I wrote earlier about the deductive argument; an argument which claims that if its premises are true, then its conclusion must be true. I also wrote about fallacies; ways that arguments can go wrong. Today I’d like to write about four ways that deductive arguments can go right.
One form of valid deductive argument is called Modus Ponens. It looks like this:
- If P, then Q.
- Therefore, Q.
This is clearly valid. Here’s an example:
- If pointless suffering exists, then an all-good, all-powerful, all-knowing God does not exist.
- Pointless suffering exists.
- Therefore, an all-good, all-powerful, all-knowing God does not exist.
Keep in mind that though this argument is logically valid, it might not be sound. One or both of its premises might be false. For example, the theist might deny (2) and argue that all suffering which exists does have a purpose, though often we are not capable of understanding that purpose.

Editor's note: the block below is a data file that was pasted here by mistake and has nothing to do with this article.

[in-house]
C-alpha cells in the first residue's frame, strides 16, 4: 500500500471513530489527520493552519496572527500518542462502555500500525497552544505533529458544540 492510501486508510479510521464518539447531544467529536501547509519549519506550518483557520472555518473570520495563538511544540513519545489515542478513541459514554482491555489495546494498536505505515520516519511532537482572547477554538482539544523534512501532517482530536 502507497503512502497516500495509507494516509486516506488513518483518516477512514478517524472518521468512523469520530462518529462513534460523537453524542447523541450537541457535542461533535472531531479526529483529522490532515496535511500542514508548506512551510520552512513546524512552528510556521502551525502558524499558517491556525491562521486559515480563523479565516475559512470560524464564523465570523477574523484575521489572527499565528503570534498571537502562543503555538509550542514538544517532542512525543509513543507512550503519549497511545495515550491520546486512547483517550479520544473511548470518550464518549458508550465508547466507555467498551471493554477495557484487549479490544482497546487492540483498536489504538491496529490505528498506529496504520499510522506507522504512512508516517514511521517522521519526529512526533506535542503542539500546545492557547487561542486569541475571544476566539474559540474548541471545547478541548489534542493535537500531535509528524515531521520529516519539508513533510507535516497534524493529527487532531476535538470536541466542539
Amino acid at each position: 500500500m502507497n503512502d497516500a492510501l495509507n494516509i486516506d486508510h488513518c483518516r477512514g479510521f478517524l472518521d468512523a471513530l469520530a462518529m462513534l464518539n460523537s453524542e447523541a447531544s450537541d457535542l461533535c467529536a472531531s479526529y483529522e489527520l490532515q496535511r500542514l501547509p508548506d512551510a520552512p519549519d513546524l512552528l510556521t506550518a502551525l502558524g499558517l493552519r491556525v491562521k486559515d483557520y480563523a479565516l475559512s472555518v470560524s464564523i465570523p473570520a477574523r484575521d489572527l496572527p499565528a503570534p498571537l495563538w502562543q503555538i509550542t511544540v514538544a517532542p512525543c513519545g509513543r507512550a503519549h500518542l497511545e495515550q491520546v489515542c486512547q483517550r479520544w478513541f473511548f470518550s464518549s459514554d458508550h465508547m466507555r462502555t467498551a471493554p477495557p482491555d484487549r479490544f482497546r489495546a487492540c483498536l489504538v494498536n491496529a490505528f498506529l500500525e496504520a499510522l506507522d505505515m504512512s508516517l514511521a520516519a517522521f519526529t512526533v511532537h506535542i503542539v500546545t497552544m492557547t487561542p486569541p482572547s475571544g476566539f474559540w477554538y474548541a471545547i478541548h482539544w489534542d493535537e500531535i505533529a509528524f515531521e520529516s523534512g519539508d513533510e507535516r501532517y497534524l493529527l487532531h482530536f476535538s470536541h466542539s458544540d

A Modus Tollens argument looks like this:
- If P, then Q.
- Therefore, Not-P.
- If God exists, then objective moral facts exist.
- Objective moral facts do not exist.
- Therefore, God does not exist.
Once again, though the form is valid the premises may be highly debatable.
A valid dilemma argument works as follows:
- Either P or Q.
- If P, then R.
- If Q, then R.
- Therefore, R.
A famous example is the Euthyphro dilemma, applied to monotheism:
- Either what is moral is moral because it is commanded by God, or God commanded it because it is moral.
- If what is moral is moral because it is commanded by God, then classical theism is false (because God’s morality would thus be arbitrary, which classical theism denies).
- If God commanded what is moral because it is moral, then classical theism is false (because God would thus be subject to an external moral system, but according to classical theism God is not subject to anything).
- Therefore, classical theism is false.
This is a valid argument, but of course it might not be sound. The atheist, for example, would deny premise (1).
Simplification is so obviously valid it is barely worth mentioning. It works like this:
- P and Q.
- Therefore, P.
- Socrates is a man and Socrates is a mortal.
- Therefore, Socrates is a man.
Brilliant! You’re a master logician now!
There are other valid forms of argument, for example the reductio ad absurdum and various forms of syllogism. We will discuss them later.